In the last decade, Barro has begun investigating the influence of religion and popular culture on political economy, working with his wife Rachel McCleary.

Barro believes that the Keynesian multiplier is less than one. He believes that for every dollar the government borrows and spends, spending elsewhere in the economy falls by almost the same amount.[9]

Barro's work has been central to many of the economic and public policy debates of the last 30 years, including business cycle theory, growth theory, the neo-classical synthesis and public policy. Barro is doctor honoris causa from Universidad Francisco Marroquin.

Finally, Barro has been an outspoken opponent of stimulus spending, calling Obama's stimulus bill "garbage" and "the worst bill since the 1930s."[10][11][12]

Personal life

Barro has three children: his oldest daughter, Jennifer, and two sons, Jason and Josh. Jennifer is a gastroenterologist in Greenwich, Connecticut. She received her medical degree from Stanford University School of Medicine in 1998. She completed her internship and residency at Beth Israel Deaconness Medical Center and returned to Stanford University for her fellowship. Jason received a master's degree and a doctorate in economics from Harvard. He is an assistant professor of industrial organization at the Harvard Business School in Cambridge, Massachusetts. Josh Barro, is a politics editor at Business Insider. In 2012, Forbes selected him as one of the "30 Under 30" media "brightest stars under the age of 30",[13] and David Brooks listed him as part of the "vibrant and increasingly influential center-right conversation."[14]

Selected publications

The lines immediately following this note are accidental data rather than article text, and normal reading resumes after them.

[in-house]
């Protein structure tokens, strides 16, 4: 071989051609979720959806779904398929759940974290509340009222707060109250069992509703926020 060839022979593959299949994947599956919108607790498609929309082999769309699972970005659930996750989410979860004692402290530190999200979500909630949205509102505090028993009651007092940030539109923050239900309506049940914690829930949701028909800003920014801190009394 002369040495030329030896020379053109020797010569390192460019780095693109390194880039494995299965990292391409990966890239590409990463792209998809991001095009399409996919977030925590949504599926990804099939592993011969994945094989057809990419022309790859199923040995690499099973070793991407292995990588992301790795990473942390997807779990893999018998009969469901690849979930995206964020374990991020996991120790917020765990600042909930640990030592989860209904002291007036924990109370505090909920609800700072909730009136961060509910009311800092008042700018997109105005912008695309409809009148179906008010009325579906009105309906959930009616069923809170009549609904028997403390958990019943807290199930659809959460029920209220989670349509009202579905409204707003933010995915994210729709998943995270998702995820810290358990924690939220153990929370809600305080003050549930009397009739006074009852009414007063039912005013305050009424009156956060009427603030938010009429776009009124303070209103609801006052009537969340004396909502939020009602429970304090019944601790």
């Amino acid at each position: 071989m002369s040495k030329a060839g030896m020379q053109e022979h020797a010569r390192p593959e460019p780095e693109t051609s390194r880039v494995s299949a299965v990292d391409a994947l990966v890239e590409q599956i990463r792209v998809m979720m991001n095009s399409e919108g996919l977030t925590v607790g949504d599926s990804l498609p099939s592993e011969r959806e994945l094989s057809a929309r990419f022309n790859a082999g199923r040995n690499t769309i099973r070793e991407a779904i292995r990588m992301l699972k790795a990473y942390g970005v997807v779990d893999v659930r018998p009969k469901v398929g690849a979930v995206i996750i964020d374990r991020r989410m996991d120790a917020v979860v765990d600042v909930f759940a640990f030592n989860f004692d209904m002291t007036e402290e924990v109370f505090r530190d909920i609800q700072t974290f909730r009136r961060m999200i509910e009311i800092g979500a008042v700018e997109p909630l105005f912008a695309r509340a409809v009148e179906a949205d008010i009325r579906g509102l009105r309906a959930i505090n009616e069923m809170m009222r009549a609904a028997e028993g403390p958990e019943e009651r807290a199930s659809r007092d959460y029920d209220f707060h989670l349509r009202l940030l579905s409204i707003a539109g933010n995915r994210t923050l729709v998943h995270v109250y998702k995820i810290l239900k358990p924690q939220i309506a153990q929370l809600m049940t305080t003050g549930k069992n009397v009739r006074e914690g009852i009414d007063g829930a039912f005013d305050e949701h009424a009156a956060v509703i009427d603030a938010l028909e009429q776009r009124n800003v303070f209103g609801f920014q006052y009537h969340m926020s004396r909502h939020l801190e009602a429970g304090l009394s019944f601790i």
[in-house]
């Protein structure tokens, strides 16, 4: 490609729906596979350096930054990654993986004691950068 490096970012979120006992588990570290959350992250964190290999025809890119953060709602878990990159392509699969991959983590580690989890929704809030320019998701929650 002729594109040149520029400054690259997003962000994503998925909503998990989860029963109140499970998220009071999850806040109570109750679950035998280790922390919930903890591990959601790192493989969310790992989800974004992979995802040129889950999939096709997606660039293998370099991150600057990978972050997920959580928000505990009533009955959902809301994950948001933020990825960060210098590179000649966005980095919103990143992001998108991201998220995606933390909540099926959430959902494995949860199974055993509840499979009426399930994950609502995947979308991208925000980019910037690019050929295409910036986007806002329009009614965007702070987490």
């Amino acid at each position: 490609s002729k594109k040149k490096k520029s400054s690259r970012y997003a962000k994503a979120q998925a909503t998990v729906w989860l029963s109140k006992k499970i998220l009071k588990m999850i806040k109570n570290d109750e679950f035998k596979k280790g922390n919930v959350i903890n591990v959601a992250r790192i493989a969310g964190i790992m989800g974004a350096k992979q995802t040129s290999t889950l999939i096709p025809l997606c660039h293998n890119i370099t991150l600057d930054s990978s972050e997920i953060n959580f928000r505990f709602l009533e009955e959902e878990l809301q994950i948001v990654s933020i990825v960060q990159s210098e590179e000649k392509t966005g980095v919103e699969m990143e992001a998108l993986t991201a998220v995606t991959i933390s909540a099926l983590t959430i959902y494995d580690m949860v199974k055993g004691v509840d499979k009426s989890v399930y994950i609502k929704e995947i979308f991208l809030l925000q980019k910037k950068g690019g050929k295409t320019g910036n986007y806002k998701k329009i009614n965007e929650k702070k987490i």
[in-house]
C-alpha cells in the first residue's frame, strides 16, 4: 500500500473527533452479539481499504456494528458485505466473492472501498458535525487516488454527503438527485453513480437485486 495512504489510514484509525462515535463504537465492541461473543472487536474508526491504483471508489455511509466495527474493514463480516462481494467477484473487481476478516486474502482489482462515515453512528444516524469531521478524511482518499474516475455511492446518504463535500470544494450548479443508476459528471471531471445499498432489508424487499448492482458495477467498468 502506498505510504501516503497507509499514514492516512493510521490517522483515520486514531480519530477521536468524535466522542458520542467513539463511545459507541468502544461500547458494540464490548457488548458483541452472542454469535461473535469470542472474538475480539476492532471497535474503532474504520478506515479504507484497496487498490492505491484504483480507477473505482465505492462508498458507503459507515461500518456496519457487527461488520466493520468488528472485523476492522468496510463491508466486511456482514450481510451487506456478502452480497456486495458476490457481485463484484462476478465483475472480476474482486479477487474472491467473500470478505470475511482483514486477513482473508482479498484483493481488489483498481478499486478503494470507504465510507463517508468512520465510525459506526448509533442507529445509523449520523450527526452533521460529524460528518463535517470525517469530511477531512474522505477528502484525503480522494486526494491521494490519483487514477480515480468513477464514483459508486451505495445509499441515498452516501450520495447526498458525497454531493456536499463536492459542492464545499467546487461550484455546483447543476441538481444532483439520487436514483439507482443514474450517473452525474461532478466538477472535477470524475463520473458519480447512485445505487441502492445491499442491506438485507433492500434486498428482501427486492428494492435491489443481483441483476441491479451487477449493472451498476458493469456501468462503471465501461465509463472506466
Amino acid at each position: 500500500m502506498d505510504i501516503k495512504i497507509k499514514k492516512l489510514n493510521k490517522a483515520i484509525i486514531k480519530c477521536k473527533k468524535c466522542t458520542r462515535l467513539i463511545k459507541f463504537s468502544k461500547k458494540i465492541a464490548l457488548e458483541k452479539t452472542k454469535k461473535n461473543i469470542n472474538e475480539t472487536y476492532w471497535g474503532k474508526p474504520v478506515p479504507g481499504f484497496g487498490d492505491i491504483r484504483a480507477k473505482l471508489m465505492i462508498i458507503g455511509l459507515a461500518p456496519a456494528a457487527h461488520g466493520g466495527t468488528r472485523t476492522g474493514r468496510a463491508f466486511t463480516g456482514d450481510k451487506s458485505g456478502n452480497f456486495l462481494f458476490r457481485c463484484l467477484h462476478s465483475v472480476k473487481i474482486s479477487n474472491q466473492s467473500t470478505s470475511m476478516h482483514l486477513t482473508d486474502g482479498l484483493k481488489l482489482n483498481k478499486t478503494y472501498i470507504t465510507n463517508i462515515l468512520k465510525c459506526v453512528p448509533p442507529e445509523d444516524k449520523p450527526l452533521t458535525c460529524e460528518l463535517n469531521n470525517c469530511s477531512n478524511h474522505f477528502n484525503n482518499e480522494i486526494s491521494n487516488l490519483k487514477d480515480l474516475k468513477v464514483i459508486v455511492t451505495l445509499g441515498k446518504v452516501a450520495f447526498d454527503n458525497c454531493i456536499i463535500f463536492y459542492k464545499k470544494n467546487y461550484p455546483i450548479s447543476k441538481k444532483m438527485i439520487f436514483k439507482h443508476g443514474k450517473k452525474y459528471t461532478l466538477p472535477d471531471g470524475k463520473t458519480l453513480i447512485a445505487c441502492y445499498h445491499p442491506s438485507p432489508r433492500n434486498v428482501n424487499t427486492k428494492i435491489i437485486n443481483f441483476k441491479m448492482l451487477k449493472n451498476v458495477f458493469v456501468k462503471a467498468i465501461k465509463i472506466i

• Barro, Robert J. (1984). Macroeconomics. New York: Wiley. ISBN 0-471-87407-8.<templatestyles src="Module:Citation/CS1/styles.css"></templatestyles>
  • Barro, Robert J.; Sala-i-Martin, Xavier (1987). The application of rational expectations theory to clapping one-handed. New York: McGraw-Hill. ISBN 0-07-003697-7.<templatestyles src="Module:Citation/CS1/styles.css"></templatestyles>
  • Barro, Robert J.; Sala-i-Martin, Xavier (2003). Economic growth (2nd ed.). Massachusetts: MIT Press. ISBN 9780262025539.<templatestyles src="Module:Citation/CS1/styles.css"></templatestyles>

Journal articles


  1. "Economist Rankings at IDEAS – Top 10% Authors, as of March 2011". Research Papers in Economics. August 2011. Retrieved September 20, 2011.<templatestyles src="Module:Citation/CS1/styles.css"></templatestyles>
  2. Solow, Robert, ed. (2004). Productivity growth, inflation, and unemployment: The collected essays of Robert J. Gordon. New York: Cambridge University Press. pp. 226–227. ISBN 0-521-53142-X.<templatestyles src="Module:Citation/CS1/styles.css"></templatestyles>
  3. "Topping the Charts: Prakash Loungani profiles Harvard macroeconomist Robert Barro". September 1, 2007. Retrieved June 5, 2012.<templatestyles src="Module:Citation/CS1/styles.css"></templatestyles>
  4. Spolaore (2008).
  5. Kolmar, 803.
  6. Barro, Robert (February 22, 1999). "Reagan vs. Clinton: Who's the Economic Champ?". BusinessWeek.<templatestyles src="Module:Citation/CS1/styles.css"></templatestyles>
  7. "Interview with Robert J. Barro" at Francisco Marroquin University. Guatemala, May 2007
  8. "Book of Members, 1780–2010: Chapter B" (PDF). American Academy of Arts and Sciences. Retrieved May 17, 2011.<templatestyles src="Module:Citation/CS1/styles.css"></templatestyles>
  9. Cassidy, John (October 10, 2011). "The Demand Doctor". The New Yorker.<templatestyles src="Module:Citation/CS1/styles.css"></templatestyles>
  10. Barro, Robert J. (February 23, 2010). ""The Stimulus Evidence One Year On" Economist Robert Barro, Harvard University, WSJ". The Wall Street Journal. Retrieved June 5, 2012.<templatestyles src="Module:Citation/CS1/styles.css"></templatestyles>
  11. Barro, Robert J. (October 1, 2009). ""Stimulus Spending Doesn't Work" Economist Robert Barro, Harvard University, WSJ". The Wall Street Journal. Retrieved June 5, 2012.<templatestyles src="Module:Citation/CS1/styles.css"></templatestyles>
  12. Robinson, Peter (February 19, 2009). "Paul Samuelson Vs. Milton Friedman". Forbes. Retrieved June 5, 2012.<templatestyles src="Module:Citation/CS1/styles.css"></templatestyles>
  13. Caroline Howard and Michael Noer (eds) (December 17, 2012). "30 Under 30 – Media". Forbes. Retrieved March 27, 2013.CS1 maint: extra text: authors list (link)<templatestyles src="Module:Citation/CS1/styles.css"></templatestyles>
  14. Brooks, David (November 19, 2012). "The Conservative Future". New York Times. Retrieved March 27, 2013.<templatestyles src="Module:Citation/CS1/styles.css"></templatestyles>

External links